Dwarf flowering shrubs are a lovely addition to the landscape. Two of my favorites are potentilla and Japanese spirea. Though both are deciduous and have little winter interest, they also both have interesting foliage and flowers throughout the summer and fall and both of them survived the harsh winter of 2013-14.
Potentilla, also called shrubby cinquefoil, is native to the Northern Hemisphere. It is a small shrub usually one to four feet tall with upright branches with white, yellow, or, on a few cultivars, pink flowers. The leaves are of particular interest and are the reason for name cinquefoil which means five leaved. The leaves, about one inch long, are digitate which means the leaflets group around acommon center like fingers and thumb around the palm of the hand. Though the name cinquefoil means five, some varieties have three leaflets and some seven.
The showy flowers have five petals around a little yellow center, are 1 to 1 1/2 inches in diameter and bloom from June until the first frost. The flowers grow scattered up the branch though there may be several at the tip. The upright branches can be used in flower arrangements both for greenery and flowers.
As noted earlier, potentilla are easy to grow and do well in extremely cold temperatures. They grow best in full sun and enjoy well-drained moist soil, but they can adapt to poor soil and are tolerant of some drought.
Potentilla provide ground cover for small birds and can be used for feed for livestock. For landscape use, they can be pruned back in the winter. This helps keep a dense round habit to the shrub.
Japanese spirea is also easily grown in full sun in medium well-drained soil. It is an upright rounded shrub which forms a compact mound about 30 inches tall. One cultivar, “Little Princess” has pink flowers in flat-topped clusters in early summer. The faded flowers can be deadheaded to promote more flower growth. The leaves are oval and sharply toothed mint green. These flowers can also be used in flower arrangements like the potentilla.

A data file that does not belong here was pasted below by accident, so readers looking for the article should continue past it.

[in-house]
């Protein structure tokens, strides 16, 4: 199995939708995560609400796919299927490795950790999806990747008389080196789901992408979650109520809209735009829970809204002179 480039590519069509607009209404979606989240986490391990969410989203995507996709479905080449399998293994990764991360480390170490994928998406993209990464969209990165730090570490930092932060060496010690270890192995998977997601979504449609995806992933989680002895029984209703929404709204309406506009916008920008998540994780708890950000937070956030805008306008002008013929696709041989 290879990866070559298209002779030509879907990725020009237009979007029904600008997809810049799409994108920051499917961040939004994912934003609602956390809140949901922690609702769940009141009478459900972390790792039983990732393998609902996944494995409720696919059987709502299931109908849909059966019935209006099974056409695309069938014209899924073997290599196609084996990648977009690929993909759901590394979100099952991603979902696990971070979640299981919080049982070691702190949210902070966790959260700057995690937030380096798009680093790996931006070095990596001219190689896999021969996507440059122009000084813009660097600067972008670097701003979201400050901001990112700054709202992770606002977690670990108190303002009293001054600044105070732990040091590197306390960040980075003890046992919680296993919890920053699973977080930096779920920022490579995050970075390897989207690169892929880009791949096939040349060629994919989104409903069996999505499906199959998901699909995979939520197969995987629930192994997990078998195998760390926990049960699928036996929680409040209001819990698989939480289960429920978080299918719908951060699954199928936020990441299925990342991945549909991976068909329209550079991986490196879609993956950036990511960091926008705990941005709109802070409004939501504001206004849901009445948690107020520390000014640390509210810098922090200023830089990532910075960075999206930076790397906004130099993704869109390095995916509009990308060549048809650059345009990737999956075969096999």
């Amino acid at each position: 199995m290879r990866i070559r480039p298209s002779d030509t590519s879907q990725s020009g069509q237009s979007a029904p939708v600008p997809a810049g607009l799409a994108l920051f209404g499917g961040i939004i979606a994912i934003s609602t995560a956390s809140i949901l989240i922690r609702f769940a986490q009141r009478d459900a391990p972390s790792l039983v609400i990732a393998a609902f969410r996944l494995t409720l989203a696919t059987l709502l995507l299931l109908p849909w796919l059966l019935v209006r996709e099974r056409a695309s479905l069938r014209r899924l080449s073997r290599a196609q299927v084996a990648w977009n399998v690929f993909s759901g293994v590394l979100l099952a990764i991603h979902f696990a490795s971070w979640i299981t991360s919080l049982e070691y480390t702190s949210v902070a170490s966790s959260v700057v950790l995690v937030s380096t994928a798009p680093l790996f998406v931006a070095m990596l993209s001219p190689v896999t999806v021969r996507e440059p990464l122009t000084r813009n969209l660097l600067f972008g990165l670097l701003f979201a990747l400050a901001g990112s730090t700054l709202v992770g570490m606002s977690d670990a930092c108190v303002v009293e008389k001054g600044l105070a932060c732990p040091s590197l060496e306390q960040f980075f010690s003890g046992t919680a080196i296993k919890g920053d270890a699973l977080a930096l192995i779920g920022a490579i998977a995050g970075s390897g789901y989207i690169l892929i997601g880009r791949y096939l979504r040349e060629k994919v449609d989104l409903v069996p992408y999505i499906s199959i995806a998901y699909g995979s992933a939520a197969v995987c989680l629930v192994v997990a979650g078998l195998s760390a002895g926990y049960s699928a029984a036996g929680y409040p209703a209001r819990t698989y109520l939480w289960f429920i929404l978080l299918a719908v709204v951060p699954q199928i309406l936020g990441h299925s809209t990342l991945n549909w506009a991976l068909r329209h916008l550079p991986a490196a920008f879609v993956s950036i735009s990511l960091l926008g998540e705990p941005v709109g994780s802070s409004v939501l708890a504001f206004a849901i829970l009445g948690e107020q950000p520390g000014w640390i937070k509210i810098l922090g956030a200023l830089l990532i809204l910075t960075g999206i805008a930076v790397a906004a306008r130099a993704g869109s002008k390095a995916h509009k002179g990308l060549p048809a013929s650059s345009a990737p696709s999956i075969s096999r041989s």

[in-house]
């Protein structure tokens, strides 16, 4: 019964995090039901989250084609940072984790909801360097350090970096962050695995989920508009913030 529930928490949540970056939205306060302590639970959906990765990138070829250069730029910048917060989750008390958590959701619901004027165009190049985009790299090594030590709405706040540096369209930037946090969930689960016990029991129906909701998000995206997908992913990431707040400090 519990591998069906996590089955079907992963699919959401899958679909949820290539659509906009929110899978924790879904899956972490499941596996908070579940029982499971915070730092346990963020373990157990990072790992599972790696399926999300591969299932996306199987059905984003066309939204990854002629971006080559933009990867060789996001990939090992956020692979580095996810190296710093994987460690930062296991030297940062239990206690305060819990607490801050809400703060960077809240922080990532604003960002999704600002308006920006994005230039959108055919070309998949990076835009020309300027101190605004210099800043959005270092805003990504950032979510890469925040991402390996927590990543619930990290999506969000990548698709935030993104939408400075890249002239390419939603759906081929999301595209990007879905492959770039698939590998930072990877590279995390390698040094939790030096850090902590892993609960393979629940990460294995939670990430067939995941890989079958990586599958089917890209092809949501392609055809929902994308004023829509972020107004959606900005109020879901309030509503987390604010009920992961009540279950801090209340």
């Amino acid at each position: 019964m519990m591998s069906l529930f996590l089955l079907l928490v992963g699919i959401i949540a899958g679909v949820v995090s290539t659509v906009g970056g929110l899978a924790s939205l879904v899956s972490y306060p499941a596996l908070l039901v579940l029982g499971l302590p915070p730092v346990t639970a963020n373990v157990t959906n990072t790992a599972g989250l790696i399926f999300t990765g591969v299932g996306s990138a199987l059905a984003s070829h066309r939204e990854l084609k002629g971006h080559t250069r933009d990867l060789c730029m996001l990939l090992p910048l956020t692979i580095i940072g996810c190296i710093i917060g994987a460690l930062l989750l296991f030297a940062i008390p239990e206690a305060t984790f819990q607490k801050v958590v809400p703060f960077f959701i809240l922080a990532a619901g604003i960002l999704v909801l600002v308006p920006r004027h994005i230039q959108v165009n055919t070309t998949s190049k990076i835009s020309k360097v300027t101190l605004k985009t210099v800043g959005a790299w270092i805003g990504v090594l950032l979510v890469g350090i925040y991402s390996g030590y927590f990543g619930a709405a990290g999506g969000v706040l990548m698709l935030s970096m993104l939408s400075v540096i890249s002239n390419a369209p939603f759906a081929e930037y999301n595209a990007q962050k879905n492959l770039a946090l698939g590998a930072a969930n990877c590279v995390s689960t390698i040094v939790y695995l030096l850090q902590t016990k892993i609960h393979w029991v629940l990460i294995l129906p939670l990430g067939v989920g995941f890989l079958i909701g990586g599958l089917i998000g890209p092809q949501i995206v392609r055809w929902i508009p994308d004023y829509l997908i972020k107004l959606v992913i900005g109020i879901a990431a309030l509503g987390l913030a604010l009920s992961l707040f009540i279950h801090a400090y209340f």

There are several cultivars of Japanese spirea that have been developed for different flower and foliage color. “Gold Mound” has golden yellow foliage most of the season with an autumn color of orange red. “Mertyann” (Dakota Goldcharm- this name is trademark protected) begins with new leaves of light bronze which change to a bright yellow gold as they mature. “Neon Flash, a red flowered cultivar, has new leaves where emerge reddish and change to dark green. “Shibori” has white, pink, and deep pink flowers on the same plant. All grow to 3 to 5 feet tall with a mound width of 4 to 5 feet.
Japanese spirea, as the name implies, are native of Japan and China. They are hardy in zone 4 to 8 and enjoy the cooler northern summers. They should be pruned in late winter or early spring.
Both potentilla and Japanese spirea are recommended for foundation plantings. Neither of these shrubs have significant pest or disease problems and both are easy to prune. Both make a colorful graceful addition to the landscape.